Kelly Park Rock Springs is a true gem of Central Florida! It’s located in Apopka, Florida just 35 minutes from Orlando. Kelly Park Rock Springs is the perfect place to spend a day in nature floating down the natural lazy river (which has a water temperature of 68-72 degrees year round) or having a picnic with a gorgeous view.
Spanning over 350 acres, this expansive park not only features a pristine, free-flowing natural spring but also provides camping options for tents and campervans/RVs, a convenient boat launch, picnic pavilions, and a playground.
Explore my comprehensive guide to visiting Kelly Park Rock Springs, where I’ll cover everything you need to know—from directions and entry prices to a kayak and stand-up paddleboard launch area, opening hours, prime photo spots, and essential tips for a seamless and enjoyable visit.
Kelly Park Rock Springs is a magical place to spend a day.
Nestled just 35 minutes to the north of the bustling city of Orlando, Kelly Park Rock Springs is a serene escape to enjoy nature’s wonders. Whether you’re a local seeking a nearby retreat or a traveler looking to explore the natural beauty of Central Florida, Kelly Park’s convenient proximity to Orlando makes it an ideal destination for a day of relaxation and outdoor adventure.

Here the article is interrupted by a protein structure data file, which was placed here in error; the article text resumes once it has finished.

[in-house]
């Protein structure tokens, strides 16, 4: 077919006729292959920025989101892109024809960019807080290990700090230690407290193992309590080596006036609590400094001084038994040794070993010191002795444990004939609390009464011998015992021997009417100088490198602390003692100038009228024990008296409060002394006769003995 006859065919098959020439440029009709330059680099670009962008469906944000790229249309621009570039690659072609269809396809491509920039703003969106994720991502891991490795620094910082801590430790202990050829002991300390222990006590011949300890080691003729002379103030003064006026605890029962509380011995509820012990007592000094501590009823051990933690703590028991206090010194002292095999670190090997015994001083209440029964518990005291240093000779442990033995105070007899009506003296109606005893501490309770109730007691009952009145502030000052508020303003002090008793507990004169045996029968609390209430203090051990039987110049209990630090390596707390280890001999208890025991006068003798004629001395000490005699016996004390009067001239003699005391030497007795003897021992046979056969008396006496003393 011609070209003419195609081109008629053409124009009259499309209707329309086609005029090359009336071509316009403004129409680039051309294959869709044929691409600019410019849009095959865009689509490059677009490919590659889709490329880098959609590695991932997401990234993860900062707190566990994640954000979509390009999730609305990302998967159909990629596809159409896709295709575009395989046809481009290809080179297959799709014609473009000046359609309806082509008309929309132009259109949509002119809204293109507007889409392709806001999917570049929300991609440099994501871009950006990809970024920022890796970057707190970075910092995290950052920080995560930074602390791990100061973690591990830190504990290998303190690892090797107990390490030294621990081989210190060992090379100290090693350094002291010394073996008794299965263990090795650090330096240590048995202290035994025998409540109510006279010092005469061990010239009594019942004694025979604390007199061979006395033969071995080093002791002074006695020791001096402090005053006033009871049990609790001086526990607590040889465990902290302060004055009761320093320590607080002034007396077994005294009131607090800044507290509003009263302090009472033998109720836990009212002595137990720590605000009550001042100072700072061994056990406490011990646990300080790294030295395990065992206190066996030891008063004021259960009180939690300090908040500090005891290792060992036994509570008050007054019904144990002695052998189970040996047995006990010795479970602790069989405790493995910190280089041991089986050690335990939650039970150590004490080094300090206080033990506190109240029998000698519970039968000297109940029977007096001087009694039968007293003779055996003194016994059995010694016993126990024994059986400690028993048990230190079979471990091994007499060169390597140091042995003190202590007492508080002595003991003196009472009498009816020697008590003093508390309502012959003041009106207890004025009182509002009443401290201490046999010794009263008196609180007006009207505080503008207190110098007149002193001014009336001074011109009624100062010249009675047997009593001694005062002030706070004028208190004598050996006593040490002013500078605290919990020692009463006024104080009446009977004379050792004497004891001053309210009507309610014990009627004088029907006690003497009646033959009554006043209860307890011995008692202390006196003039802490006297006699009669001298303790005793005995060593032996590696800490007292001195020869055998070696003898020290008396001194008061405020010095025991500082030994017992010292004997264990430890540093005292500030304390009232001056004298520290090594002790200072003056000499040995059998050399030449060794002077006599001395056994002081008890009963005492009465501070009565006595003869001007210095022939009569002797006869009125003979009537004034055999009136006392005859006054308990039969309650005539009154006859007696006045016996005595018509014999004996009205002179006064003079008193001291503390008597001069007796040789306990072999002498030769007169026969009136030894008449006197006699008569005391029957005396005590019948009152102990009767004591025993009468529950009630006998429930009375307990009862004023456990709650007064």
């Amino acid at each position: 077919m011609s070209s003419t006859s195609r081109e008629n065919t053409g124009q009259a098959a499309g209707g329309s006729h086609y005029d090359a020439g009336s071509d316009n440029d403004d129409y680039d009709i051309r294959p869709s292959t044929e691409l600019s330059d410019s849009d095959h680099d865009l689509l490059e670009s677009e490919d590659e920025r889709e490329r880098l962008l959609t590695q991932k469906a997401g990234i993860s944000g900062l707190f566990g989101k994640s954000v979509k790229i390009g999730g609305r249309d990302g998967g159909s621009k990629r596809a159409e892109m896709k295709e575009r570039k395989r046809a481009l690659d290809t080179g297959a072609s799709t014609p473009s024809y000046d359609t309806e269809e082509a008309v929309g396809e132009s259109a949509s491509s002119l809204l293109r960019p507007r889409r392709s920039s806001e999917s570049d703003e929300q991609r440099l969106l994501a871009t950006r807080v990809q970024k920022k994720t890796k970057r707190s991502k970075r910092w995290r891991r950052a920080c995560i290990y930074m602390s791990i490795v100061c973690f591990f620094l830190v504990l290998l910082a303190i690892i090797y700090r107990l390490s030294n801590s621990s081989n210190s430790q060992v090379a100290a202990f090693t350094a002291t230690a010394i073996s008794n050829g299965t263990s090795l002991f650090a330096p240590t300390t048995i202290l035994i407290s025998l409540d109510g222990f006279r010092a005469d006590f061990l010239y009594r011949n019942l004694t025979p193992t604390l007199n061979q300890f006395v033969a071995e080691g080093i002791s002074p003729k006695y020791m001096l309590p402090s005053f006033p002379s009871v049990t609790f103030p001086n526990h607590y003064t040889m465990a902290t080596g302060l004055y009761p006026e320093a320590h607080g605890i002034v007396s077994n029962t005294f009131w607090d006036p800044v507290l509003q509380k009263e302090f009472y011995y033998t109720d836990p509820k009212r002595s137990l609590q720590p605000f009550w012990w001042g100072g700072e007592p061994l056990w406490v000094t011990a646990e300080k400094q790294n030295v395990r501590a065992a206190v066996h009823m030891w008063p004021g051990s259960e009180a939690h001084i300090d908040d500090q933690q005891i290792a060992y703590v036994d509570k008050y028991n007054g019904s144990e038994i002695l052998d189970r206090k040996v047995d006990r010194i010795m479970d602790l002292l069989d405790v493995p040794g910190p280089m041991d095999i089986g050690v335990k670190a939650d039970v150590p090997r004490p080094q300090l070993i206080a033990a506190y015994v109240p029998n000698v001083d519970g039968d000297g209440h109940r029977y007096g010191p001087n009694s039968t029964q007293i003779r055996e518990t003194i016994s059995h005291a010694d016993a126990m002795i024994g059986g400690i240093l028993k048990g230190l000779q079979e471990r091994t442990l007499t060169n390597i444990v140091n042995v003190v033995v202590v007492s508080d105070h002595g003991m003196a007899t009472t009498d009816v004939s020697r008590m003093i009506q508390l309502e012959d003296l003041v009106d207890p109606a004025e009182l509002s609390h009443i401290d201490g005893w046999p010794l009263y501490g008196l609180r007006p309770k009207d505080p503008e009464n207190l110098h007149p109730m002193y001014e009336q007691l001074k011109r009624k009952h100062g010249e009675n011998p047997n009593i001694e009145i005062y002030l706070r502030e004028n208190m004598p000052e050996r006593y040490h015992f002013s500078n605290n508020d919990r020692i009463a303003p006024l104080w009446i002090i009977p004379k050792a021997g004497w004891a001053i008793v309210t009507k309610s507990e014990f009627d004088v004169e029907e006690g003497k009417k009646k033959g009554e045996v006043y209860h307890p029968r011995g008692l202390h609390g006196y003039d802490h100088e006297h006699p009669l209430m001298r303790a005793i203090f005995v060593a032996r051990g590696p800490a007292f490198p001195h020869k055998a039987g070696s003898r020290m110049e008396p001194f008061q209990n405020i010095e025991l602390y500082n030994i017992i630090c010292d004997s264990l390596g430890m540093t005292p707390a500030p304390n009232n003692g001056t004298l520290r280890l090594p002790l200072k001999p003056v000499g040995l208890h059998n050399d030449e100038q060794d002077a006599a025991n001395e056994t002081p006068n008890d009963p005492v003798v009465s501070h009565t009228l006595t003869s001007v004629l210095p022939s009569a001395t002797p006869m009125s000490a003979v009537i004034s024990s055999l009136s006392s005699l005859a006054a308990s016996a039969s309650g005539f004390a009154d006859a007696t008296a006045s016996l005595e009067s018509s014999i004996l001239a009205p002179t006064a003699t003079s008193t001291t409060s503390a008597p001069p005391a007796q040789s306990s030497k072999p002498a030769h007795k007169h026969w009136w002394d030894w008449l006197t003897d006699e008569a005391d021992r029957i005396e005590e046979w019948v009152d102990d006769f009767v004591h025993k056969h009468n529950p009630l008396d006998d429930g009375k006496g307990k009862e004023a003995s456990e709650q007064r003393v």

The address is 400 E Kelly Park Rd, Apopka, FL 32712, United States.
You can find the exact Google maps location here.
Entry fees & Opening times
Admission to Kelly Park/Rock Springs is $3 per vehicle for 1-2 people, $5 per vehicle for 3-8 people, and $1 for each additional person, walk-ins, motorcycles, or bikes. Fees can be paid by cash or credit card (but not Amex).